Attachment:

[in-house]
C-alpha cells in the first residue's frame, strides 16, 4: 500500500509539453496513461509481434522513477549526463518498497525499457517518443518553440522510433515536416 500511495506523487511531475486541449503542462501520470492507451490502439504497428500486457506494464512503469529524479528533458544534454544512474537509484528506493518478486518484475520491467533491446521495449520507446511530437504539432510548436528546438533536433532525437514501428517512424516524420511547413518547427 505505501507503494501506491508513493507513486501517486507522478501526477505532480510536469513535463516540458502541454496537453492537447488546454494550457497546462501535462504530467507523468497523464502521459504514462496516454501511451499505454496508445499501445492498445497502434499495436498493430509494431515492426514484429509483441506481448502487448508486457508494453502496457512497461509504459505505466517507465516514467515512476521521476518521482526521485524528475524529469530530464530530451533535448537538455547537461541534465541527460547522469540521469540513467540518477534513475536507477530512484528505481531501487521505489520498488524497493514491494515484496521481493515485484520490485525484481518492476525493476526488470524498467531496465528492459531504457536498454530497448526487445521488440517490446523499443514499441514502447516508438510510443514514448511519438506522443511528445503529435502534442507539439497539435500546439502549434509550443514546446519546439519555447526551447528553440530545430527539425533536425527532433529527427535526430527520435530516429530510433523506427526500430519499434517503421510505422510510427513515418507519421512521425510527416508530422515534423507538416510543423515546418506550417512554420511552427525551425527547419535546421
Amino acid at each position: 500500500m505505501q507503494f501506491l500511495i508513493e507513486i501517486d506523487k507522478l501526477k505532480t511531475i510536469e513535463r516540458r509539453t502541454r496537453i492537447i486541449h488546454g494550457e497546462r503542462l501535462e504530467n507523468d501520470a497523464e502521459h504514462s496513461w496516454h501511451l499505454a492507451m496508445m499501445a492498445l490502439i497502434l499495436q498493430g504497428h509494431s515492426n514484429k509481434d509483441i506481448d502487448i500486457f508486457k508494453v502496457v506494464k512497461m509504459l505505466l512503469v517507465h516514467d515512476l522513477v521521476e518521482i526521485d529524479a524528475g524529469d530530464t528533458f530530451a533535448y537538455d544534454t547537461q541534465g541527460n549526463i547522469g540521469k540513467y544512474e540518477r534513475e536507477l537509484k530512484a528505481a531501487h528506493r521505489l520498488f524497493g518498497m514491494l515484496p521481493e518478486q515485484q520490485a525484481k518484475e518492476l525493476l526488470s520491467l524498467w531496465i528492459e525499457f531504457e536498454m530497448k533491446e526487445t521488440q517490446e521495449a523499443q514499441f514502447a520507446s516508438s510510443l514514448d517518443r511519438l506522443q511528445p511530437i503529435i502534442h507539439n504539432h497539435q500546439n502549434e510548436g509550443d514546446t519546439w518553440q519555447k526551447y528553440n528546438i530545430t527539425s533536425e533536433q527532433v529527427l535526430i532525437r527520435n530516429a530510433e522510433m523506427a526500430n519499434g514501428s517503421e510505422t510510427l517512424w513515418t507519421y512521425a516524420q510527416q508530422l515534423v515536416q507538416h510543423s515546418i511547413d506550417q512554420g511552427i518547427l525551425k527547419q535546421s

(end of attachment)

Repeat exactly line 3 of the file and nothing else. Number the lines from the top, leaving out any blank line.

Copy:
Amino acid at each position: 500500500m505505501q507503494f501506491l500511495i508513493e507513486i501517486d506523487k507522478l501526477k505532480t511531475i510536469e513535463r516540458r509539453t502541454r496537453i492537447i486541449h488546454g494550457e497546462r503542462l501535462e504530467n507523468d501520470a497523464e502521459h504514462s496513461w496516454h501511451l499505454a492507451m496508445m499501445a492498445l490502439i497502434l499495436q498493430g504497428h509494431s515492426n514484429k509481434d509483441i506481448d502487448i500486457f508486457k508494453v502496457v506494464k512497461m509504459l505505466l512503469v517507465h516514467d515512476l522513477v521521476e518521482i526521485d529524479a524528475g524529469d530530464t528533458f530530451a533535448y537538455d544534454t547537461q541534465g541527460n549526463i547522469g540521469k540513467y544512474e540518477r534513475e536507477l537509484k530512484a528505481a531501487h528506493r521505489l520498488f524497493g518498497m514491494l515484496p521481493e518478486q515485484q520490485a525484481k518484475e518492476l525493476l526488470s520491467l524498467w531496465i528492459e525499457f531504457e536498454m530497448k533491446e526487445t521488440q517490446e521495449a523499443q514499441f514502447a520507446s516508438s510510443l514514448d517518443r511519438l506522443q511528445p511530437i503529435i502534442h507539439n504539432h497539435q500546439n502549434e510548436g509550443d514546446t519546439w518553440q519555447k526551447y528553440n528546438i530545430t527539425s533536425e533536433q527532433v529527427l535526430i532525437r527520435n530516429a530510433e522510433m523506427a526500430n519499434g514501428s517503421e510505422t510510427l517512424w513515418t507519421y512521425a516524420q510527416q508530422l515534423v515536416q507538416h510543423s515546418i511547413d506550417q512554420g511552427i518547427l525551425k527547419q535546421s